On 8 July Sybren Harmsma will defend his PhD thesis 'Radio signals of cosmic-ray-induced air showers at the Pierre Auger Observatory'.
Doopsgezinde Kerk, Oude Boteringestraat 33, Groningen
Time: 13:15 hrs.
Promotores: A.M. van den Berg and F.L. Linde (NIKHEF Amsterdam)
Radio signals of cosmic-ray-induced air showers at the Pierre Auger Observatory
This PhD thesis reports on the measurement of radio signals from cosmic-ray-induced air showers. These measurements were performed with a first-generation radio setup, located at the site of the Pierre Auger Observatory.
The Pierre Auger Observatory has been built in Argentina to study cosmic rays at the highest energies (1018 eV and above). With 3,000 km2the Pierre Auger Observatory is world's largest cosmic-ray observatory; it was built by an international collaboration of more than 450 scientists from 18 countries.
The ultra-high-energy cosmic rays that are studied at the observatory are part of an interesting scientific puzzle. Although we know that these cosmic rays have an energy that is extremely high, we do not know how they have obtained this energy. An attempt to solve this puzzle is made at the observatory by measuring the properties of these cosmic rays. What are they and where do they come from?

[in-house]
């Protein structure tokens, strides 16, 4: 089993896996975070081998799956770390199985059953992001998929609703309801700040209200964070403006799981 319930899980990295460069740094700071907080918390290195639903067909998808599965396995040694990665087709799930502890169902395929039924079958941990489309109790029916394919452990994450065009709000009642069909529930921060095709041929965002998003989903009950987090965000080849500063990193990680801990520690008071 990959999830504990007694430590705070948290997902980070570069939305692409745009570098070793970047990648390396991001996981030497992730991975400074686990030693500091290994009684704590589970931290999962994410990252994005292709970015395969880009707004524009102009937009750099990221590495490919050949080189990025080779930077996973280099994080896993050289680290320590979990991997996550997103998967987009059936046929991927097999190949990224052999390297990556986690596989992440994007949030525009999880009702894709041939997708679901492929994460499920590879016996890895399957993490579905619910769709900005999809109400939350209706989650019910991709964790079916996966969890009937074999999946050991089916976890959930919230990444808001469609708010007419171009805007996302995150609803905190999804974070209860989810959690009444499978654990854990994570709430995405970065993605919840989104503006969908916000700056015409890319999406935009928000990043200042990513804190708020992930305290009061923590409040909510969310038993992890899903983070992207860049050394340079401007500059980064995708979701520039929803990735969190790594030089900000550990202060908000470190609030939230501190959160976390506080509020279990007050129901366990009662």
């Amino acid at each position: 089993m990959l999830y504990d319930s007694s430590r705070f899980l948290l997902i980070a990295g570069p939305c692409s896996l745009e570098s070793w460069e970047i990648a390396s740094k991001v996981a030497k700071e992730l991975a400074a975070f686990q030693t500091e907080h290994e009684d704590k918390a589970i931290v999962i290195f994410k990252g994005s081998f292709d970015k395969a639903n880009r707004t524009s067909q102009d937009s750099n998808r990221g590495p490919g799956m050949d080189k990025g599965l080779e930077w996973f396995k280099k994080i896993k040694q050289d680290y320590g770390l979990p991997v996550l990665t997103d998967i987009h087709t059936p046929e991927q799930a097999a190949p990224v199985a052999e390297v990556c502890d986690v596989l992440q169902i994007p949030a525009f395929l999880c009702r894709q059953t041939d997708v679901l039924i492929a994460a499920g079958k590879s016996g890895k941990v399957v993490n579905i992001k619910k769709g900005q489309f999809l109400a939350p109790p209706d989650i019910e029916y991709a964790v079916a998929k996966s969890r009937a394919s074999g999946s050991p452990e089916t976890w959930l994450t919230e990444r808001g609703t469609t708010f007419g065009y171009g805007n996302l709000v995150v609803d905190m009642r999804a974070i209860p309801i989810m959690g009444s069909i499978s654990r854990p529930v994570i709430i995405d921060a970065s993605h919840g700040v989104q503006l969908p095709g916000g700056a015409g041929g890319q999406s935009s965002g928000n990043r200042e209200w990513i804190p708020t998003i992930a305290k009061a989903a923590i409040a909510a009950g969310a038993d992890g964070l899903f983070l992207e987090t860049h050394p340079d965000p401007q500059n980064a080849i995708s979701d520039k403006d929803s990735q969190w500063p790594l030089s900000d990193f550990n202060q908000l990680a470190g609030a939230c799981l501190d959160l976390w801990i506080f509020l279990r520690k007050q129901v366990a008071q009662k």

When ultra-high-energy cosmic rays hit the Earth's atmosphere, an avalanche of billions of particles is created. This avalanche is called an air shower, and cosmic rays are studied through the measurement of these air showers. To improve these measurements, we have worked on a relatively new detection technique. This technique uses radio antennas to detect radiation that is emitted by the charged particles within an air shower.
This thesis reports on the first results of the radio measurements on cosmic rays at the site of the Auger observatory. Although the amount of data is limited, clear radio signals from cosmic rays have been observed with the first-generation radio setup. The properties of cosmic rays with a clear radio signal are discussed, and reasons are given why some cosmic rays give a clear radio signal while others do not.
Sybren Harmsma (Harlingen, 1979) studied Technical Physics in Groningen. The research was funded by the Dutch Foundation for Fundamental Research on Matter FOM. Harmsma is now employed at Schut Geometrische Meettechniek.
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